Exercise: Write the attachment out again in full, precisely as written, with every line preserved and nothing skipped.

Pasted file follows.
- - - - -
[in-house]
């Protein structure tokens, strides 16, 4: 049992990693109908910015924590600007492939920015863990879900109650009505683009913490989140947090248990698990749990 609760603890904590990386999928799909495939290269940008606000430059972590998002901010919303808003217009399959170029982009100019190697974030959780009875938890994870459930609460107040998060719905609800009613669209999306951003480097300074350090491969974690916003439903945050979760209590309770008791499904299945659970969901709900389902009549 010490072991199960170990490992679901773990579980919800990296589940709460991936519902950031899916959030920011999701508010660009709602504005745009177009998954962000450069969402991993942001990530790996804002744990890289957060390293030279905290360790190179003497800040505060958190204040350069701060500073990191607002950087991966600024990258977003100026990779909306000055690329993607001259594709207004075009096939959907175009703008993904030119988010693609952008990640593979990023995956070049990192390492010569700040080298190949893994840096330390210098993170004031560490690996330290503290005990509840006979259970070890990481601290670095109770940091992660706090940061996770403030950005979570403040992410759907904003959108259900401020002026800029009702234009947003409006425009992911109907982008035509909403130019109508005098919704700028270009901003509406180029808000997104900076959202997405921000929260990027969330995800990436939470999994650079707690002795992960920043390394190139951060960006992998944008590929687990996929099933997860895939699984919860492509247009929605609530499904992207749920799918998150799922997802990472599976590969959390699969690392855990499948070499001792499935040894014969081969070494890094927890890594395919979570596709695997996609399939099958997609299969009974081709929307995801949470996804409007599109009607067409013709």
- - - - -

[in-house]
């Protein structure tokens, strides 16, 4: 049992990693109908910015924590600007492939920015863990879900109650009505683009913490989140947090248990698990749990 609760603890904590990386999928799909495939290269940008606000430059972590998002901010919303808003217009399959170029982009100019190697974030959780009875938890994870459930609460107040998060719905609800009613669209999306951003480097300074350090491969974690916003439903945050979760209590309770008791499904299945659970969901709900389902009549 010490072991199960170990490992679901773990579980919800990296589940709460991936519902950031899916959030920011999701508010660009709602504005745009177009998954962000450069969402991993942001990530790996804002744990890289957060390293030279905290360790190179003497800040505060958190204040350069701060500073990191607002950087991966600024990258977003100026990779909306000055690329993607001259594709207004075009096939959907175009703008993904030119988010693609952008990640593979990023995956070049990192390492010569700040080298190949893994840096330390210098993170004031560490690996330290503290005990509840006979259970070890990481601290670095109770940091992660706090940061996770403030950005979570403040992410759907904003959108259900401020002026800029009702234009947003409006425009992911109907982008035509909403130019109508005098919704700028270009901003509406180029808000997104900076959202997405921000929260990027969330995800990436939470999994650079707690002795992960920043390394190139951060960006992998944008590929687990996929099933997860895939699984919860492509247009929605609530499904992207749920799918998150799922997802990472599976590969959390699969690392855990499948070499001792499935040894014969081969070494890094927890890594395919979570596709695997996609399939099958997609299969009974081709929307995801949470996804409007599109009607067409013709």